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The Angel Hotel

Dracula has strong connections to Whitby!

1 New Quay Road, Whitby, North Yorkshire, YO21 1DH

Situated on the harbour side, this is a long-standing local landmark. In 1893, it was an ‘old established commercial inn’. In 1823, it was ‘a posting and commercial house’. The Royal Mail coach to York left the inn every Sunday, Tuesday and Thursday. The service had operated from The Angel since its inception in 1795. The Diligence coach (to Scarborough) and the Union coach (to Sunderland) also operated from the inn.

A photograph and text about The Angel Hotel.

The text reads: The Angel Hotel was the principal inn of old Whitby. It has been called The Angel, The New Angel and the Angel Inn but will always be known locally as ‘The Big A’. It was described in the 1878 Guide to Whitby as a “fine Hotel and Posting House” with Mr N Baldwin listed as the proprietor. As a posting house The Angel was unrivalled with its lifting in the 1878 guide stating “it is replete with all accommodation to commercial gentleman and private families”.

The Angel Hotel was a coaching house from 1795. In 1823 the coaches running from Mr Yeoman’s at The Angel were listed as The Royal Mail coach, Whitby Neptune to York, the Union Coach to Guisborough, Stockton and Sunderland and Diligence to Scarborough. One of the last coaches to run in Yorkshire was the Guisborough-to-Whitby Mail which left from The Angel.

The Angel Hotel is also the place where, on Friday 6 May 1832, a meeting was held to discuss the practicality of running a railway line from Whitby to either Stockton or Pickering. In another meeting later the same month, again in The Angel Inn, engineer George Stephenson recommended that the line ran to Pickering and the railway was opened in 1836.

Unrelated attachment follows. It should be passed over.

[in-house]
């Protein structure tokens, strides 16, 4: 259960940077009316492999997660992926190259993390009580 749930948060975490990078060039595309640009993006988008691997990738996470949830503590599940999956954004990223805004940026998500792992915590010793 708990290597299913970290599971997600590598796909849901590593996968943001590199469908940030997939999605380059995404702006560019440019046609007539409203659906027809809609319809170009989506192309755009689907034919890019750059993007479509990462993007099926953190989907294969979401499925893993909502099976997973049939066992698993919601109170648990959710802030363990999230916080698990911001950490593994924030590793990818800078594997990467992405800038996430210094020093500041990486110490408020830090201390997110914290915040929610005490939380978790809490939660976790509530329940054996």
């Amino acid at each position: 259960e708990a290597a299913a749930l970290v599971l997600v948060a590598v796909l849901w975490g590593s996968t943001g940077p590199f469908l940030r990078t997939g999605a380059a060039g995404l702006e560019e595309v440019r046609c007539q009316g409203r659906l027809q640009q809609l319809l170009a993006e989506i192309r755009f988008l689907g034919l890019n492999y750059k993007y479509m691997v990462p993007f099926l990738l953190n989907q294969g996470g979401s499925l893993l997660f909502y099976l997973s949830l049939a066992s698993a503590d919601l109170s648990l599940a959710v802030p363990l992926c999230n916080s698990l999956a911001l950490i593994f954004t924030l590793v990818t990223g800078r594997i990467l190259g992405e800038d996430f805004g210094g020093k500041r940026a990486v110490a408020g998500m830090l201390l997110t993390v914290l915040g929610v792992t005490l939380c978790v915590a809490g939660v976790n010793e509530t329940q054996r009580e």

A photograph of Angel Hotel.

A photograph of the new quay and Angel, c1910.

Text about Bram Stoker’s Dracula.

The text reads: Dracula is an 1897 gothic horror novel by Bram Stoker and has strong connections to Whitby. In the story the Russian Ship, Demeter, carrying Dracula from Transylvania, runs aground at Whitby during a fierce storm with no crew and a cargo of silver sand and boxes of earth. In Mina Murray’s journal she describes the parish church “all full of tombstones” as her favourite place in Whitby.

A copy of the 17th edition of Dracula dated 1927, which was published by Rider & Co. London.

External photograph of the building – main entrance.

News Summer'15

If you have information on the history of this pub, then we’d like you to share it with us. Please e-mail all information to: